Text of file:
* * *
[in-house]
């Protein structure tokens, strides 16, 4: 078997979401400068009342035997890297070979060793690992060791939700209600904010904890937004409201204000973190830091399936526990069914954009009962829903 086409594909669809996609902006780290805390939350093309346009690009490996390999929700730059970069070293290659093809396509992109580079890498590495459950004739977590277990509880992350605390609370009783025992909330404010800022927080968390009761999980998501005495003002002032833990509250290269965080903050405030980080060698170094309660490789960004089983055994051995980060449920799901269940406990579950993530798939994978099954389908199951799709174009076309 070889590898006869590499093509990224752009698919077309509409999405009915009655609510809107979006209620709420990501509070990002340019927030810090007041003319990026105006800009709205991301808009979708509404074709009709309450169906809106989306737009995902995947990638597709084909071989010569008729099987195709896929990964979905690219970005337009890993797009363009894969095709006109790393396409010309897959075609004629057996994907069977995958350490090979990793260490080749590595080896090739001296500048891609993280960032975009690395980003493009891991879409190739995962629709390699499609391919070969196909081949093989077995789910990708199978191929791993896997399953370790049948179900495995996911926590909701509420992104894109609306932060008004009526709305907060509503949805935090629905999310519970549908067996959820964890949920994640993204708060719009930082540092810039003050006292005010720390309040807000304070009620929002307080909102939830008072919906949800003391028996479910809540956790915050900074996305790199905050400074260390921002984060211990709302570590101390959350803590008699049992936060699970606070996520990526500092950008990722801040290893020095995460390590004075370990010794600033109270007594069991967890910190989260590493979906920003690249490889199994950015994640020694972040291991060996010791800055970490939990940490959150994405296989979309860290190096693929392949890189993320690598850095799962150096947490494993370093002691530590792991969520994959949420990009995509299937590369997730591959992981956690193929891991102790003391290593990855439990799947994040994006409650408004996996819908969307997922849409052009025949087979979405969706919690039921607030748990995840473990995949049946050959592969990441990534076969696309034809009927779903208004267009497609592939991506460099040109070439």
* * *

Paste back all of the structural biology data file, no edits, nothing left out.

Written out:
[in-house]
């Protein structure tokens, strides 16, 4: 078997979401400068009342035997890297070979060793690992060791939700209600904010904890937004409201204000973190830091399936526990069914954009009962829903 086409594909669809996609902006780290805390939350093309346009690009490996390999929700730059970069070293290659093809396509992109580079890498590495459950004739977590277990509880992350605390609370009783025992909330404010800022927080968390009761999980998501005495003002002032833990509250290269965080903050405030980080060698170094309660490789960004089983055994051995980060449920799901269940406990579950993530798939994978099954389908199951799709174009076309 070889590898006869590499093509990224752009698919077309509409999405009915009655609510809107979006209620709420990501509070990002340019927030810090007041003319990026105006800009709205991301808009979708509404074709009709309450169906809106989306737009995902995947990638597709084909071989010569008729099987195709896929990964979905690219970005337009890993797009363009894969095709006109790393396409010309897959075609004629057996994907069977995958350490090979990793260490080749590595080896090739001296500048891609993280960032975009690395980003493009891991879409190739995962629709390699499609391919070969196909081949093989077995789910990708199978191929791993896997399953370790049948179900495995996911926590909701509420992104894109609306932060008004009526709305907060509503949805935090629905999310519970549908067996959820964890949920994640993204708060719009930082540092810039003050006292005010720390309040807000304070009620929002307080909102939830008072919906949800003391028996479910809540956790915050900074996305790199905050400074260390921002984060211990709302570590101390959350803590008699049992936060699970606070996520990526500092950008990722801040290893020095995460390590004075370990010794600033109270007594069991967890910190989260590493979906920003690249490889199994950015994640020694972040291991060996010791800055970490939990940490959150994405296989979309860290190096693929392949890189993320690598850095799962150096947490494993370093002691530590792991969520994959949420990009995509299937590369997730591959992981956690193929891991102790003391290593990855439990799947994040994006409650408004996996819908969307997922849409052009025949087979979405969706919690039921607030748990995840473990995949049946050959592969990441990534076969696309034809009927779903208004267009497609592939991506460099040109070439």